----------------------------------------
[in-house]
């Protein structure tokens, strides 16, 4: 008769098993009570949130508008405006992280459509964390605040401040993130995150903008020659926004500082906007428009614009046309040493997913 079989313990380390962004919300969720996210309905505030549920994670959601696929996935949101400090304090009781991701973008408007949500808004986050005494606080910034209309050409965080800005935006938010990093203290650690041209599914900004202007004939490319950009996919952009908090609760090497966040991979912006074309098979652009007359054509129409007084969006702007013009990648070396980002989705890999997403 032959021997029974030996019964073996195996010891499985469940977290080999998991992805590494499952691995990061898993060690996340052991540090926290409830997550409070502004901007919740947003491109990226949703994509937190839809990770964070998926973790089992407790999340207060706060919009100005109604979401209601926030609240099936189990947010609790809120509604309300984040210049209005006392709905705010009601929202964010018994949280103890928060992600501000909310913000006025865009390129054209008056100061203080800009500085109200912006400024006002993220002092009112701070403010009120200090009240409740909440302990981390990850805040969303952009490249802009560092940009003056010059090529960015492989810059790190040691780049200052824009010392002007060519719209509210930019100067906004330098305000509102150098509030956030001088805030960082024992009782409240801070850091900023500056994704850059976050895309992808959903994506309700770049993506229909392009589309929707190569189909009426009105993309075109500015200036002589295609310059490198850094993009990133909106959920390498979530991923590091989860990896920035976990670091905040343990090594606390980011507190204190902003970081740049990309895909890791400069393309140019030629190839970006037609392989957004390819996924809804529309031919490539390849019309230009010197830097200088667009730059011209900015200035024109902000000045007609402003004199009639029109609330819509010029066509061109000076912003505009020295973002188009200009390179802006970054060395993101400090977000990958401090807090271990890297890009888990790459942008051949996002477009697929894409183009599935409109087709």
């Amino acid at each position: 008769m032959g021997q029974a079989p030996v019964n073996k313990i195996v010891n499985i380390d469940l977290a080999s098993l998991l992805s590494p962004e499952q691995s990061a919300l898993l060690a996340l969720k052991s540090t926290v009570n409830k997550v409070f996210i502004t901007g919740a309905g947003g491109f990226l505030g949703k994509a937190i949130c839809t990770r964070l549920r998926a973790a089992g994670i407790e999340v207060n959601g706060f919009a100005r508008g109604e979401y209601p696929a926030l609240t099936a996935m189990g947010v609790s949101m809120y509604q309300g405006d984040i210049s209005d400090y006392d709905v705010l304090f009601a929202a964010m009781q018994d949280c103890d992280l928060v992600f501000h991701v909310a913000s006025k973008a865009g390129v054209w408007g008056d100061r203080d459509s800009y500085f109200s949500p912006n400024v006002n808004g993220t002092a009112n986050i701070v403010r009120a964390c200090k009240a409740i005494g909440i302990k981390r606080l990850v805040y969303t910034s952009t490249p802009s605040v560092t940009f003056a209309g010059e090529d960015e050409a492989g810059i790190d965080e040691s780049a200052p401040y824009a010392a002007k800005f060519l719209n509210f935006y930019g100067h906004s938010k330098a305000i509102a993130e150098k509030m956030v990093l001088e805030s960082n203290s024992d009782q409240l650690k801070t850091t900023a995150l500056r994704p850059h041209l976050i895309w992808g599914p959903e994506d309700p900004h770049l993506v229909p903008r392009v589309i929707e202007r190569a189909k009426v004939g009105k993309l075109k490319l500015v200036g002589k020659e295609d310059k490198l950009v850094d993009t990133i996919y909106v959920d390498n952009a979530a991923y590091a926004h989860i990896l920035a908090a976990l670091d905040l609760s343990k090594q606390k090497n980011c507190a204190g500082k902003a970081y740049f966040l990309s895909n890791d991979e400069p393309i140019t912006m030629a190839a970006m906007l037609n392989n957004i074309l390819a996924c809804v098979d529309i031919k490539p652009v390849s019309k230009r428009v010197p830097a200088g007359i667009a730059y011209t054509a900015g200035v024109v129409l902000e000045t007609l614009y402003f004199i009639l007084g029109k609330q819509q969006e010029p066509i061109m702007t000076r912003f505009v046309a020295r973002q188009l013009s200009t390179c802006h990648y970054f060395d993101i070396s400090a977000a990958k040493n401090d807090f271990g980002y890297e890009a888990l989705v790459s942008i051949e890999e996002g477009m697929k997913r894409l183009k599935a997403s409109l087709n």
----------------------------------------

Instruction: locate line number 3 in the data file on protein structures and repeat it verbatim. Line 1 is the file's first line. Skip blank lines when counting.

């Amino acid at each position: 008769m032959g021997q029974a079989p030996v019964n073996k313990i195996v010891n499985i380390d469940l977290a080999s098993l998991l992805s590494p962004e499952q691995s990061a919300l898993l060690a996340l969720k052991s540090t926290v009570n409830k997550v409070f996210i502004t901007g919740a309905g947003g491109f990226l505030g949703k994509a937190i949130c839809t990770r964070l549920r998926a973790a089992g994670i407790e999340v207060n959601g706060f919009a100005r508008g109604e979401y209601p696929a926030l609240t099936a996935m189990g947010v609790s949101m809120y509604q309300g405006d984040i210049s209005d400090y006392d709905v705010l304090f009601a929202a964010m009781q018994d949280c103890d992280l928060v992600f501000h991701v909310a913000s006025k973008a865009g390129v054209w408007g008056d100061r203080d459509s800009y500085f109200s949500p912006n400024v006002n808004g993220t002092a009112n986050i701070v403010r009120a964390c200090k009240a409740i005494g909440i302990k981390r606080l990850v805040y969303t910034s952009t490249p802009s605040v560092t940009f003056a209309g010059e090529d960015e050409a492989g810059i790190d965080e040691s780049a200052p401040y824009a010392a002007k800005f060519l719209n509210f935006y930019g100067h906004s938010k330098a305000i509102a993130e150098k509030m956030v990093l001088e805030s960082n203290s024992d009782q409240l650690k801070t850091t900023a995150l500056r994704p850059h041209l976050i895309w992808g599914p959903e994506d309700p900004h770049l993506v229909p903008r392009v589309i929707e202007r190569a189909k009426v004939g009105k993309l075109k490319l500015v200036g002589k020659e295609d310059k490198l950009v850094d993009t990133i996919y909106v959920d390498n952009a979530a991923y590091a926004h989860i990896l920035a908090a976990l670091d905040l609760s343990k090594q606390k090497n980011c507190a204190g500082k902003a970081y740049f966040l990309s895909n890791d991979e400069p393309i140019t912006m030629a190839a970006m906007l037609n392989n957004i074309l390819a996924c809804v098979d529309i031919k490539p652009v390849s019309k230009r428009v010197p830097a200088g007359i667009a730059y011209t054509a900015g200035v024109v129409l902000e000045t007609l614009y402003f004199i009639l007084g029109k609330q819509q969006e010029p066509i061109m702007t000076r912003f505009v046309a020295r973002q188009l013009s200009t390179c802006h990648y970054f060395d993101i070396s400090a977000a990958k040493n401090d807090f271990g980002y890297e890009a888990l989705v790459s942008i051949e890999e996002g477009m697929k997913r894409l183009k599935a997403s409109l087709n």